PLANS to build nearly 70 homes and a ‘dementia and care village’ off Plat Douet Road have been rejected by the Planning Committee.
The proposals – which included demolishing disused homes, offices and a warehouse and replacing them with 66 apartments and the 127-bed ‘village’ – had been recommended for approval by the Planning Department.
But while States politicians sitting on the committee supported plans for the care home, they argued that the residential units were too small and the block nearest the road too high.
Developer Dandara had applied to demolish Canning Court, Samuel Le Riche House, a property called Arzl House and a former warehouse used by Waitrose and replace them with two blocks of 18 one-bed and 48 two-bed flats, and a three-block ‘care village’, to be operated by LV Care Group.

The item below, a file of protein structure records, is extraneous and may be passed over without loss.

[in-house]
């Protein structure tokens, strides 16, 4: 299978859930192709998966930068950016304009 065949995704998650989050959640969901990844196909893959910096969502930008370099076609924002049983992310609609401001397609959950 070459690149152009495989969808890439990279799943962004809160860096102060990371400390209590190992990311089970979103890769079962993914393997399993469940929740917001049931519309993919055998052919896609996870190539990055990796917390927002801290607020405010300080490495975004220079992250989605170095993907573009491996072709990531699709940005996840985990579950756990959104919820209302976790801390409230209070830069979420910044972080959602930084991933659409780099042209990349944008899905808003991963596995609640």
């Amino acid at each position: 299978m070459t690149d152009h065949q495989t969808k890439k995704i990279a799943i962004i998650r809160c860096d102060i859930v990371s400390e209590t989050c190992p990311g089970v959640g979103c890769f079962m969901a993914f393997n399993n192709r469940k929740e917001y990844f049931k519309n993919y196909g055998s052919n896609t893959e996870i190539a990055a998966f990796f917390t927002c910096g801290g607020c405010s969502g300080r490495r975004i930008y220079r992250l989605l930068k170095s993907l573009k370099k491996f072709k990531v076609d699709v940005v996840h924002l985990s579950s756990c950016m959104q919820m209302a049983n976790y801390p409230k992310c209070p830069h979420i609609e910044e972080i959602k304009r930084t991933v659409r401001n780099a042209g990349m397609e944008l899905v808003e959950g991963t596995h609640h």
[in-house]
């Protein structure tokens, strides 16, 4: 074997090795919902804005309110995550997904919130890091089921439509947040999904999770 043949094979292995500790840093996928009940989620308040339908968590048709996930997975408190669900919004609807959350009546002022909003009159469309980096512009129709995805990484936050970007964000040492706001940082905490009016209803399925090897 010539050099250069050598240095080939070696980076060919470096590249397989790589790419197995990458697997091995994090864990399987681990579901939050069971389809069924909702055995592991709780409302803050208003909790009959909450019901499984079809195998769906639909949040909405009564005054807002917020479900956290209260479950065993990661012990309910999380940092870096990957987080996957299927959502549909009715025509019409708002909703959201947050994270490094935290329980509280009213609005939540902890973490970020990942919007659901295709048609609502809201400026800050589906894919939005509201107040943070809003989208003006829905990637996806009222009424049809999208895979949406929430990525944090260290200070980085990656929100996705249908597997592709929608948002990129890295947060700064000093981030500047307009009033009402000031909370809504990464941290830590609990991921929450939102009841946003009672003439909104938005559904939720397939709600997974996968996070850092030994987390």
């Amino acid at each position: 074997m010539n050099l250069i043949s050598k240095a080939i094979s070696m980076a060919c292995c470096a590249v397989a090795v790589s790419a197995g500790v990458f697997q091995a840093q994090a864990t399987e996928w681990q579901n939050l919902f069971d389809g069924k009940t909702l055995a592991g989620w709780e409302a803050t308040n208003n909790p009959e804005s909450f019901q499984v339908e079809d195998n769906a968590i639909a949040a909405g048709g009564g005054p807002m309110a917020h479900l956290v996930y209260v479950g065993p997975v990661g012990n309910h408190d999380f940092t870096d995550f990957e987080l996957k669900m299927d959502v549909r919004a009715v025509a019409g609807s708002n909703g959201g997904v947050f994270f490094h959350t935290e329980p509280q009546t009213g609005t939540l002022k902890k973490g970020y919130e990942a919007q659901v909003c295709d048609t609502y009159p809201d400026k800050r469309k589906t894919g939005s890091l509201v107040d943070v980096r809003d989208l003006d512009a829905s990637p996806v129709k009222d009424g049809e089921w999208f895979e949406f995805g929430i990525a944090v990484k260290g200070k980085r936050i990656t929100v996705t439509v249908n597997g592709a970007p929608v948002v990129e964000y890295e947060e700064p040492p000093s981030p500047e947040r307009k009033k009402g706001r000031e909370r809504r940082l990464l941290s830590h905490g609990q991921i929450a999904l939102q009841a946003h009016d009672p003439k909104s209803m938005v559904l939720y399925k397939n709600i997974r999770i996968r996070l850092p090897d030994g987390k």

The committee was told that the care-village concept would be a first for Jersey, based on models successfully used in Europe. It would comprise ten independent-living units, a 57-bed dementia care home and eight units of staff accommodation, designed around a central ‘street’ complete with its own restaurant, bar, theatre and ‘town hall’.
The committee expressed support for the ‘holistic’ nature of the single application, as separate applications for the various elements of the St Saviour site had been made previously.
The committee also unanimously supported the dementia village plans and the engagement of the applicant with neighbours, including the next-door primary school, whose headteacher spoke in favour of the proposal.
However, the application was rejected by four votes to two, with committee chair Trinity Constable Philip Le Sueur and Deputy Mary Le Hegarat supporting the scheme, and Deputies Steve Luce, Tom Coles, Andy Howell and Alex Curtis voting against.
Deputy Luce said ‘I am really struggling with the height of the residential block nearest Plat Douet Road. If it came down one storey, I think the application could get over the line.’
Deputies Coles and Curtis, meanwhile, objected to the planned sizes of the flats, which they deemed too small. Deputy Howell also had concerns about the lack of play areas for children living in the apartments.